Friday, August 06, 2010

Week 8 – A mountain top, some structures and downhill sickness

Matt admires the vista atop Mt 5 Puma

Our day off this week fell on a Sunday, and a member of our crew named Tommy had hatched a marvellous idea to use the forecast pearler of a day to push for the summit of a mountain we had spied from our work spot. Initial plans to leave at first light to take full advantage of the morning frostiness we’re pushed back with the inevitable sleep in. But when the time came to set off the air was still chilly and the crusted snow made for easy progress up the steep slopes with slightly frosted digits at least till we climbed out of the shade of the valley.

Nature crafted this snow spiral, snapped on the trek to the summit

Prior to departing we had talked up the expedition to the rest of the crew. We claimed that we would not only spot a real live puma (the first sighting of our trip), but capture five of these ferocious felines with only our bare hands. As such, the mountain conquest was named Mt 5 Puma, and standing tall above the surrounding ranges at 1640m it made for some breathtaking views. We were treated to endless mountain ranges of needle thin spires and vertical rocky faces, a quintessential 360 degree Patagonian vista. Just like postcards of the region only in vivid 3D colour and with the awe that can only come from earning the view with a 3 hour hike.

Millsy captures Mt 5 Puma's vista on lens


Descending was a blast. While the exposure forced caution on the steeper upper slopes, we threw this approach out the window as we descended to the tree line, using a combination of gravity assisted snow plodding and bum sliding (both legitimate mountaineering techniques).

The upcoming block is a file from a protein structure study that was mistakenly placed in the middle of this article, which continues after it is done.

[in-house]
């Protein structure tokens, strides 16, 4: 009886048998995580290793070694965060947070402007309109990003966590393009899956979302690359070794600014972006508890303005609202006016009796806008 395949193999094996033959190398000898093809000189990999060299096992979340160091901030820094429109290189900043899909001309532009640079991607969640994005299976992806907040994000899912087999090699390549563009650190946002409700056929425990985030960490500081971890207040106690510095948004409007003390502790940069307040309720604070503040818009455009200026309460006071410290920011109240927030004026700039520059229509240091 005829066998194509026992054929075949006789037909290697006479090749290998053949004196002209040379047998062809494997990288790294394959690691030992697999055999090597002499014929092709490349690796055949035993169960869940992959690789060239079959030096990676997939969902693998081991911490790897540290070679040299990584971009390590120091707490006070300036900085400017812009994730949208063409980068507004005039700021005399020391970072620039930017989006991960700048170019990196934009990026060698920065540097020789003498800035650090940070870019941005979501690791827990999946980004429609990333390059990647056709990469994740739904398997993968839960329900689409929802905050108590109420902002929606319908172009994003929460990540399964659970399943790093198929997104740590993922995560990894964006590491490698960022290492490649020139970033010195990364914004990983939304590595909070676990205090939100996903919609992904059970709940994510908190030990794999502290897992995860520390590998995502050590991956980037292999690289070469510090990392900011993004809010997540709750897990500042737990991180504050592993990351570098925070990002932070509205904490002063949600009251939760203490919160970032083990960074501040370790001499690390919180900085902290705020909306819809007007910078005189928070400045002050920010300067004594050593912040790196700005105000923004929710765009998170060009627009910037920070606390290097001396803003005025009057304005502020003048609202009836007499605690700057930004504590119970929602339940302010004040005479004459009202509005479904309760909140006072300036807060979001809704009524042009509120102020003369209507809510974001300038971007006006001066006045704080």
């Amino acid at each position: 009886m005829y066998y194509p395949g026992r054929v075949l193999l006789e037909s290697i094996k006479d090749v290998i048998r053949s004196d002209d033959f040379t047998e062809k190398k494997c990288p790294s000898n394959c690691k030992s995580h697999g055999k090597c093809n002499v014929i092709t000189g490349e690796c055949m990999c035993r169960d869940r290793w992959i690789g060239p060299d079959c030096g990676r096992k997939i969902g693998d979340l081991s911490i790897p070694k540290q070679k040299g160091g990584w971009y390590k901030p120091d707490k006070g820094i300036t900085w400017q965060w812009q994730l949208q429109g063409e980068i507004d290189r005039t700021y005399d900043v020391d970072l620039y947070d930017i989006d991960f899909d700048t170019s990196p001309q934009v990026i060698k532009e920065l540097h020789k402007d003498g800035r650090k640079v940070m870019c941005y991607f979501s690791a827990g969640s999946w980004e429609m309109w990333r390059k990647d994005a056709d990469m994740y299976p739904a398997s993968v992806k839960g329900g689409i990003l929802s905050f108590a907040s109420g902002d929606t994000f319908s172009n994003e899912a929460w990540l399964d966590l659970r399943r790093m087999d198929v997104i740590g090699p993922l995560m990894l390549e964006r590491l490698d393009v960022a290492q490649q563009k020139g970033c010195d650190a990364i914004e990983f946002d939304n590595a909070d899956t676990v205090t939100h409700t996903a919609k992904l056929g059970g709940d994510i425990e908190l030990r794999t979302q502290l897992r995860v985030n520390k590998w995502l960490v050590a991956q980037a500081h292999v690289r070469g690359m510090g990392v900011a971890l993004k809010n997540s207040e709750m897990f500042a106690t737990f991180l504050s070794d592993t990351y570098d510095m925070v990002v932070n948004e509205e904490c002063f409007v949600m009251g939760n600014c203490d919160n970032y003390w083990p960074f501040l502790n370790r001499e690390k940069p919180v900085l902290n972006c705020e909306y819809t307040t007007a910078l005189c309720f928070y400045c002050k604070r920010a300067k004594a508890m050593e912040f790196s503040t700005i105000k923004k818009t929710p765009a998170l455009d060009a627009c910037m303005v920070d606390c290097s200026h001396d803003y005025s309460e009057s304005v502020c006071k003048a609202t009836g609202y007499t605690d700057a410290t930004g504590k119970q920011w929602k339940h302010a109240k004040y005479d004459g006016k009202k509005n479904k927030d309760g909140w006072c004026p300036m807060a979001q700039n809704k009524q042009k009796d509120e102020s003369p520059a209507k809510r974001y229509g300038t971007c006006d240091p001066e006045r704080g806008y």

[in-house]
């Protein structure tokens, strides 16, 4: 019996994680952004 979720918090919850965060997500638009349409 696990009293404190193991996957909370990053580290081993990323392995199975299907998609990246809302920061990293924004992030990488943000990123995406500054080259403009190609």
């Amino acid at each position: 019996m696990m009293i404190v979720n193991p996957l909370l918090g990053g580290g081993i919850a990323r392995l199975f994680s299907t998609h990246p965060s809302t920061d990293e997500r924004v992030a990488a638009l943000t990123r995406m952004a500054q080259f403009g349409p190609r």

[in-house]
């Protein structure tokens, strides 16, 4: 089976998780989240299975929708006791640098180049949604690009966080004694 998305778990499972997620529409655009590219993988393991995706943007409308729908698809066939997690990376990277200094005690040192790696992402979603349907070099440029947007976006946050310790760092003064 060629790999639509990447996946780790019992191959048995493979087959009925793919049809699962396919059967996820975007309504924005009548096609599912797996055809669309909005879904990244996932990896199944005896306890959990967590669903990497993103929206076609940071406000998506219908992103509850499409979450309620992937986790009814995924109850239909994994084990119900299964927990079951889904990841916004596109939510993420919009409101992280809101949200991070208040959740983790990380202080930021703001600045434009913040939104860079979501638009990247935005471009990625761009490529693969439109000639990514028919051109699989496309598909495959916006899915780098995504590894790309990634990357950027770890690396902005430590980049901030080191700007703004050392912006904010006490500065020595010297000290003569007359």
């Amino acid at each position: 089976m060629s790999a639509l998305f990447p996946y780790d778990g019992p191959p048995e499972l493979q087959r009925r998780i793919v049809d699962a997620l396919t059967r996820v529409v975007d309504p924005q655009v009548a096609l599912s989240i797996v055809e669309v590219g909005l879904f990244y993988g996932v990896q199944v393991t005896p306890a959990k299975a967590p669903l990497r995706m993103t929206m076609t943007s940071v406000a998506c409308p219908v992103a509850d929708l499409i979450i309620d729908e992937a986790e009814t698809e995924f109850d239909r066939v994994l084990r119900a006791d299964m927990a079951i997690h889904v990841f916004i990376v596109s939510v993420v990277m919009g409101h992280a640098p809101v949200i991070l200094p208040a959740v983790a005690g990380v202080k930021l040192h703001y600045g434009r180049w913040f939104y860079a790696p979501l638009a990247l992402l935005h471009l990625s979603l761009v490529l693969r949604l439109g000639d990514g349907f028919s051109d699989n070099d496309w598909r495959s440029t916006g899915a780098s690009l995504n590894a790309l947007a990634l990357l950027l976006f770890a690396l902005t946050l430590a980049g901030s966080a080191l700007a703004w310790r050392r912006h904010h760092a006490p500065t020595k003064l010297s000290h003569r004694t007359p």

The week began with another blue bird day, something we are quickly becoming accustomed to given they snow hell that we were faced with earlier in the trip. This fine, clear weather gives rise to a strange phenomenon called hoar frost. Moisture in the soil freezes and expands lifting the top layer of soil as much as 30mm and making for a challenging but not unridable surface. Come afternoon though the trails may sport a benign look, but they become a slippery, muddy skating rink. This made for at least one 180 degree washout spin that would have put Chazz Micheal Michaelson from Blades of Glory to shame.

The Terremoto after a particularly muddy outing

Millsy and I decided to brave the treacherous conditions and our 10 min ride became the single most intense mudslposion I have ever experienced. By then end both wheels would no longer turn and the entire drivetrain became in a battered in a brown paste. The ride was cut short when my derailleur got sucked into the wheel, bending the cage and letting out a petulant graunch. Macguyver skills to the fore and with the aid of only a 5mm allen and a set of pliers I was up and rolling for work the next day.

Millsy and Jack get stuck in on the bridge build

Construction of our downhill track has romped ahead, and we reached the final feature this afternoon. All up it is a feature packed downhill extravaganza. No less than 5 rock gardens, drops, rock rolls, wall rides and monster berms. The multitude of features is a sure sign of a crew unleashing their trail creativity after too long building featureless uphills.

Jack and I spent the first part of the week constructing a bridge to rival the Otira Viaduct. Traversing a tricky rock outcrop it drops riders to the start of the trail with an exhilarating swoop. From here the trail only gets better!

The bridge that signals the start of our yet-to-be-named downhill track

Being able to ride and tune our features was a blast, and with a completed loop composed of mellow uphill and gnarly feature packed downhill, there should be no shortage of post work entertainment (as long as the weather plays fair).
 
Jack gets his huck on on one of the track's numerous drops

We’re off for the weekend to Coihaique where hilarity will no doubt ensue. I’m planning to stock up on icecream, chocolate and of course Pachunga!


Mountain Pedaler out...

2 comments:

Tristan said...

I love you chaz!

Oliver Whalley said...

The feeling is mutual Manli.